2015-06-19 / In the Know

Maine not immune to a hurricane’s powerful punch

By B. Michael Thurlow Special to the Leader

Each year hurricane season officially starts on June 1.

The week preceding that date is designated as National Hurricane Preparedness Week, when all citizens are reminded of key actions they should take to prepare if a hurricane threatens the area they live in.

Fortunately, by the time most hurricanes travel through the colder waters off the coast of Maine they weaken considerably, but that doesn’t mean we are immune to their devastation.

In the Northeast our storms are generally weaker with lower wind speeds than some of the strong compact storms that impact the Gulf or southeast coast, but they are often much larger in overall size, which means residents in a larger area of our coastline are impacted.

You only need to look at the extreme devastation that upstate Vermont dealt with during Hurricane Irene in 2011, as well as the damage Hurricane Sandy did three years ago in New Jersey, New York, and Connecticut to understand that even tropical storms and minimal hurricanes are capable of doing tremendous damage.

The 2015 Atlantic hurricane outlook was recently issued by Dr. William Gray and his associates at the Department of Atmospheric Science at Colorado State University.

They are calling for a below-average hurricane season due to a strong El Nino weather pattern that helps inhibit the formation of strong hurricanes in the Atlantic. They estimate only eight named tropical storms, including three hurricanes for the Atlantic Basin, this season. Although that is good news, it is still a very long range forecast and it still pays to be prepared.

There are several potential threats and concerns with hurricanes.

Naturally, we are all aware of the extreme winds and heavy rain that cause widespread flooding. Some of those rain bands contain severe thunderstorms and even tornadoes, but the greatest threat to life and property along the coast are storm surge and large waves.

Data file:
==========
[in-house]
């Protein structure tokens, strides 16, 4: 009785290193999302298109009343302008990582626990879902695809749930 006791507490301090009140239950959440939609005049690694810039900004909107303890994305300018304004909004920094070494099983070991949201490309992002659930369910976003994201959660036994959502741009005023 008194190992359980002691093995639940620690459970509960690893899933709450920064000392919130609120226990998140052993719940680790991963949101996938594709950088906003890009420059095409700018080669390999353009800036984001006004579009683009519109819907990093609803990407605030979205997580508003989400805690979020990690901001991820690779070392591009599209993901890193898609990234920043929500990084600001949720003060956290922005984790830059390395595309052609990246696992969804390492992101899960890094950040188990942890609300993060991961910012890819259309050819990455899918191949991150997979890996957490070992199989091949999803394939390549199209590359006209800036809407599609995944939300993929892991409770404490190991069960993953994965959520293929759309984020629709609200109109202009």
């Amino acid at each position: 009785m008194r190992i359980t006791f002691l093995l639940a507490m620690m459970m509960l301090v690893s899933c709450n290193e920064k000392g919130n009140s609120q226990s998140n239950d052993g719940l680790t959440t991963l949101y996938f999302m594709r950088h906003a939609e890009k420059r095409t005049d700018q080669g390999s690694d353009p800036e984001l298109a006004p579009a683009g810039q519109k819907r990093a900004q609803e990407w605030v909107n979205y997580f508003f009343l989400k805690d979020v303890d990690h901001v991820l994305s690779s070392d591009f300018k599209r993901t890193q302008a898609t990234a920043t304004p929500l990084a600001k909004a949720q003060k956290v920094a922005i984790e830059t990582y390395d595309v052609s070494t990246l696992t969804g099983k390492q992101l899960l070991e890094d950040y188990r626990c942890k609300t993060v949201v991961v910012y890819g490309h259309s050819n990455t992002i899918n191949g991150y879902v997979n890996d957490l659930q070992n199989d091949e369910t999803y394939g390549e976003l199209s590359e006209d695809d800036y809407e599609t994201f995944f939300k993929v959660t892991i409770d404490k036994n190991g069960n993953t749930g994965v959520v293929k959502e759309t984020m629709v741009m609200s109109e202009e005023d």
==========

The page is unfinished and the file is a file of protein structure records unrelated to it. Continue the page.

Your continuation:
Storm surge is an abnormal rise of water generated by a storm’s winds. Storm surge can reach heights well over 20 feet and can span hundreds of miles of coastline. In the northern hemisphere, the highest surge values typically occur in the right front quadrant of a hurricane coincident with onshore flow.

More intense and larger hurricanes produce higher surge. In addition, shallower offshore waters contribute to higher storm surge inundation.

Storm tide is the water level rise during a storm due to the combination of storm surge and the astronomical tide.

For example, if a hurricane moves ashore at a high tide of 2 feet, a 15-foot surge would be added to the high tide, creating a storm tide of 17 feet.

The combination of high winds and storm tide topped with battering waves can be deadly and cause tremendous property damage along an area of coastline hundreds of miles wide.

The destructive power of storm surge and large battering waves can result in loss of life, buildings destroyed, beach and dune erosion, and road and bridge damage along the coast. Storm surge can also travel several miles inland.

The key to surviving any disaster is preparedness. There are many websites and information sources, including our own public library, with a wealth of great information on personal and business preparedness tips and recommendations that can be used to get ready for this summer’s hurricane season, as well as any other man-made or natural disaster that comes along.

If you have any questions about this article or any fire department issue, please contact me at mthurl@ci.scarborough. me.us or call 730-4201.

B. Michael Thurlow is fire chief for Scarborough.

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